Facing the Nation’s Poultry Problem
The Government has recently imposed export controls on locally farmed chicken in an effort to control prices of the ‘essential product’ for local consumption. This comes on the back of significant public pressure on the rise in the cost of living especially in a post-pandemic environment.
The implementation of price control although altruistic in nature by the Government has side effects that are usually not well understood by the public at large. It is important to recognize that the poultry industry sustains itself by Malaysians for Malaysians. As a general economic rule, business owners increase their prices because factors like supplies have become scarce, or the cost of production has increased. In this case, the recent price hike is impacted by the global turmoil in supply chains caused by the economic sanctions on Russia.
The measure by the Government is a logical approach, but we must be aware of the likely repercussions:
- The livelihoods of those involved in the poultry supply industry.
- The tangible and intangible subsidization of any essential items by the Government
- The view by investors on whether Government interventions are good for business – in this case, likely to be negative.
It is important to recognize that the root cause of the problem is not malice, but one that is related to the current global supply chains. Support for price controls ideally should be handled at the source. Perhaps it is better to allow prices to float temporarily even if they are very expensive but instead work with the industry to identify catalytic projects that could address the shortage of raw materials that go into the production. There could be a formation of a consortium to buy the raw materials for the industry in bulk. There could even be an opportunity for alternative products to be proposed that are less dependent on the affected raw materials. Ideas like these are not new and have been brought up before in many of the transformation labs on Agriculture PEMANDU Associates have been involved in around the world. Various initiatives that incentivise technology adoption and innovation to catalyse higher productivity and efficiency have been endorsed in these engagements. Some even involve the development of programmes to encourage collaboration amongst small farmers into larger entities to improve economies of scale.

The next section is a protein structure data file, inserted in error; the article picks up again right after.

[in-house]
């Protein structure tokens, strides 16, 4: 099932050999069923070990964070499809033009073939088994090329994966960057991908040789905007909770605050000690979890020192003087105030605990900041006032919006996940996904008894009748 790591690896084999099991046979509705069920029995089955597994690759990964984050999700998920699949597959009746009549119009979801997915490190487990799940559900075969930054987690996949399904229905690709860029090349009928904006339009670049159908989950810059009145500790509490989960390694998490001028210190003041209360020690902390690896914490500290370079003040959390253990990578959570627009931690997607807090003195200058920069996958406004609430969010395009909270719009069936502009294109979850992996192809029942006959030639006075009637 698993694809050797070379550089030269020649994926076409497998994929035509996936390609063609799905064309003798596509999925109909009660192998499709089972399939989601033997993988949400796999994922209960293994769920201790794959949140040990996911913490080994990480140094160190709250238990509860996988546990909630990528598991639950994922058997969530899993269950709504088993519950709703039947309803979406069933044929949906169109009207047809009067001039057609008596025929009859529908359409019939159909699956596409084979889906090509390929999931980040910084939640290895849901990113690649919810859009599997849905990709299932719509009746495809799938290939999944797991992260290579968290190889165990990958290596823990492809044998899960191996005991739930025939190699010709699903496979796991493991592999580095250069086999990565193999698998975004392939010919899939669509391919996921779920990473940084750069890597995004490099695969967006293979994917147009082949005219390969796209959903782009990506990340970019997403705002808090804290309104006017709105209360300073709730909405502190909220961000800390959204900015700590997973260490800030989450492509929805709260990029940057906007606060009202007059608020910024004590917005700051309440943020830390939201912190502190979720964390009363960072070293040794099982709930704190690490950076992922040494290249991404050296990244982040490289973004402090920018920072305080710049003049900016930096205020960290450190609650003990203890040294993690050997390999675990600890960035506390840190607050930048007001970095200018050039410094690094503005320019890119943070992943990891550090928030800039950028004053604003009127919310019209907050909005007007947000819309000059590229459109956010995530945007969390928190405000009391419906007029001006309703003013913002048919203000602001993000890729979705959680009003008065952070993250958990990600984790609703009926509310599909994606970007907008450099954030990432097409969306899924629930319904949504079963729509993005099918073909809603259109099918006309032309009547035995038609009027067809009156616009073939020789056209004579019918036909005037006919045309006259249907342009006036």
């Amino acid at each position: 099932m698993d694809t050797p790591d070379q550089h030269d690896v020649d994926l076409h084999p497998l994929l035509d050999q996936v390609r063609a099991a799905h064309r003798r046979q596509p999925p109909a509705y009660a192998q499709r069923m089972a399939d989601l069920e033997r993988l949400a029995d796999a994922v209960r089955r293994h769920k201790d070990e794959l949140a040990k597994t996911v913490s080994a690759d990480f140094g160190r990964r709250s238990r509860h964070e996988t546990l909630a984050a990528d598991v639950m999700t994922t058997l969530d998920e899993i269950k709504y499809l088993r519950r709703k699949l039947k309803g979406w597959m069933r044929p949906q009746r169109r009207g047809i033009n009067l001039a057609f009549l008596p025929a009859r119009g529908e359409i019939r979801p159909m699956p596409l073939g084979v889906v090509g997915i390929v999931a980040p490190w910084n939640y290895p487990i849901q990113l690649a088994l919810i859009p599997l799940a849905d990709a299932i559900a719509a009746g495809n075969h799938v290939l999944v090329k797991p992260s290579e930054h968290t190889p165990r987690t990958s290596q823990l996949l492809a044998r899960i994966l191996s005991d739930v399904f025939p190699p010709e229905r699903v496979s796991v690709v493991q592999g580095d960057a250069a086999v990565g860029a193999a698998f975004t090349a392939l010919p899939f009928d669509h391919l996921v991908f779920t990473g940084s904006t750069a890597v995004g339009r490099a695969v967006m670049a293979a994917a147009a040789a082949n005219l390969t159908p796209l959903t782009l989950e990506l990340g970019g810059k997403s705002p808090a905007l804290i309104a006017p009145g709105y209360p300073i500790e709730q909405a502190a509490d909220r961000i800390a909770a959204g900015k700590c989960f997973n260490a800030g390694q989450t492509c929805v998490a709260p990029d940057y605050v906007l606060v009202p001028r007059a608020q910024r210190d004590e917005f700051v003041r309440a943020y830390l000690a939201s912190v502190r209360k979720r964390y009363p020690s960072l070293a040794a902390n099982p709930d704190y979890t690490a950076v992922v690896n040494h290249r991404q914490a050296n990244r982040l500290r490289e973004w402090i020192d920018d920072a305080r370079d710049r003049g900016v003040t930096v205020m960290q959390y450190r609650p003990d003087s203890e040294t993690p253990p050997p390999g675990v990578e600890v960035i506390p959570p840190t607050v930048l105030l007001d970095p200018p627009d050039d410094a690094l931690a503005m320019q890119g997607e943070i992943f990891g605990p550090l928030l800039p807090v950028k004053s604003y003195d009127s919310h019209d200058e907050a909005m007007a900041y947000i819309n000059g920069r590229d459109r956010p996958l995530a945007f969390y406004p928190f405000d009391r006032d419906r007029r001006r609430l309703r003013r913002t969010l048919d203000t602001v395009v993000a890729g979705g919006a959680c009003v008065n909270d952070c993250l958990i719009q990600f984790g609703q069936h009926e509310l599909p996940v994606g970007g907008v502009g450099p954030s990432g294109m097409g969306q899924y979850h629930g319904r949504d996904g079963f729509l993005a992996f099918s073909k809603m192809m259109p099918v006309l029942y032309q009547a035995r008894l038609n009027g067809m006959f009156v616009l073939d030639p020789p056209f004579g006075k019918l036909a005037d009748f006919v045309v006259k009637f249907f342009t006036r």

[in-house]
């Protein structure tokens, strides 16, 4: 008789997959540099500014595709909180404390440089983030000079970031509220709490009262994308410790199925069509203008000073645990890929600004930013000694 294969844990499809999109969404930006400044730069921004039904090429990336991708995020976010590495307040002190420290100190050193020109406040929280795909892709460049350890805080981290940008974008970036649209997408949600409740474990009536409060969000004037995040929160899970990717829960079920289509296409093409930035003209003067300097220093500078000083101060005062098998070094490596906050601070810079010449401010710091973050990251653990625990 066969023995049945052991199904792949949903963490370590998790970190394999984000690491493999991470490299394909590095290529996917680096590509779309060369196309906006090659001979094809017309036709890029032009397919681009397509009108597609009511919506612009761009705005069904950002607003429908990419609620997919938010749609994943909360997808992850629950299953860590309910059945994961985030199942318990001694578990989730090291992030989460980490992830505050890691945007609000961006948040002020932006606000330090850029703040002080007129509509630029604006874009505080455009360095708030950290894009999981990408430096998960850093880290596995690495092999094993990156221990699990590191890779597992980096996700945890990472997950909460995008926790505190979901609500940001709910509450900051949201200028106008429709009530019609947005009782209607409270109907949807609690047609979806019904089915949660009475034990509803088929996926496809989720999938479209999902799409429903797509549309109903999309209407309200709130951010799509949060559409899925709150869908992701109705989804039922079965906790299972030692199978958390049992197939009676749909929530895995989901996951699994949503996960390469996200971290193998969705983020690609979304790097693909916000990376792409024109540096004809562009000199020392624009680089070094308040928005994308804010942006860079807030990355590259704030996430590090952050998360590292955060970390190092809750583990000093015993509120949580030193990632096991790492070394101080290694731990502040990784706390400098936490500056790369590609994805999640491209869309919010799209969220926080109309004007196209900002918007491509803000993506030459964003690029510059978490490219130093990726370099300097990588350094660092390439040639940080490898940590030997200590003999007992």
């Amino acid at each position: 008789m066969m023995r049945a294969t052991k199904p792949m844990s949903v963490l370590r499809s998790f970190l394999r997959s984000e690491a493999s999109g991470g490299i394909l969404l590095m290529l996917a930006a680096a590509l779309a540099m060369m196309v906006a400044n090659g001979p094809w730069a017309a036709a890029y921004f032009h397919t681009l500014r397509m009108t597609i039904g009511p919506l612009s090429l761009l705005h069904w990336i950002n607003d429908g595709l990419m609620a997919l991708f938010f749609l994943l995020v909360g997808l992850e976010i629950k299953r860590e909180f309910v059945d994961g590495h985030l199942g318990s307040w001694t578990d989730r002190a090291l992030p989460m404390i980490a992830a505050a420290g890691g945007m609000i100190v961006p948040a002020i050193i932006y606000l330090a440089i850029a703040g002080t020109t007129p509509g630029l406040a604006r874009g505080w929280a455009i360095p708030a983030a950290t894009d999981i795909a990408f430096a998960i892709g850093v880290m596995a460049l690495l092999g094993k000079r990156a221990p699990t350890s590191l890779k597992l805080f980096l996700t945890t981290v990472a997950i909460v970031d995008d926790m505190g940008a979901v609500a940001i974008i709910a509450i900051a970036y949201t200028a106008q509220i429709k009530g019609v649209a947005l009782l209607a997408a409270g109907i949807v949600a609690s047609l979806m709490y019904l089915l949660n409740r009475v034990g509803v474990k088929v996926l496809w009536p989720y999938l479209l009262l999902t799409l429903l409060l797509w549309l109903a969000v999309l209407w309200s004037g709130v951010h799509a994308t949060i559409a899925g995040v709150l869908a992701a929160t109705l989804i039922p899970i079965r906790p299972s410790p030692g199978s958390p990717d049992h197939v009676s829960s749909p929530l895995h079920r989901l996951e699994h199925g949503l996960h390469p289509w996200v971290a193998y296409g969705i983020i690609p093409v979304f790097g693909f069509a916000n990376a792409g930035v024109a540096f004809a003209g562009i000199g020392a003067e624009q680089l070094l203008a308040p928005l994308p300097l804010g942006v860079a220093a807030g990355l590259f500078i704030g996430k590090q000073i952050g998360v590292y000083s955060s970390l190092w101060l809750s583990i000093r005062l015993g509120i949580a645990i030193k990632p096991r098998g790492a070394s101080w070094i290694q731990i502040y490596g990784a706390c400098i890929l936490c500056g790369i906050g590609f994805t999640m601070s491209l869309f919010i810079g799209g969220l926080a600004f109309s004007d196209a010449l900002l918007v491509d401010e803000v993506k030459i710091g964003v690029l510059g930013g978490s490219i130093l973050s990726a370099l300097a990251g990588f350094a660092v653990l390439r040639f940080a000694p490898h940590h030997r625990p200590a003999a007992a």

Subsidies and price controls have been important policy tools in many developing countries to promote socioeconomic growth. However, as economies mature, the costs of maintaining such policies begin to outweigh the benefits. As a result, after reaching a certain level of growth, more countries are opting to reduce subsidies in favour of more liberalised policies.
Similarly, Malaysia has maintained a blanket subsidy on fuel for the better part of the last decade to foster economic development. However, the ultimate goal is to eventually transition to a market-price system to encourage fiscal and environmental sustainability – and the first step toward that is to reduce subsidies. The petrol subsidy programme (PSP) was intended to be implemented in tandem with a gradual float of RON95 petrol and diesel prices. The PSP was designed to encourage better fiscal responsibility while still protecting those who needed it the most.
Dato Seri Idris Jala, our President and Chairman, stated in 2010 that “Malaysia could still go bankrupt if annual growth remains below 4%, debt continues to rise at 12% per year, and the country continues to spend borrowed money on operational expenditure such as subsidies.”
In this case of chicken and food security identifying the root cause is vital and addressing it through collaborative efforts and innovative ideas involving the private sector.
Here in PEMANDU Associates, we believe that transformational initiatives should deliver long-term sustainable impact to the rakyat, with emphasis on improving economic development, attracting investments and job creation. The Government cannot do this alone and will require a winning coalition with relevant private sector companies to make the effort a success. Only then will solutions cease to be stop-gap measures, and instead become sustainable for the long haul.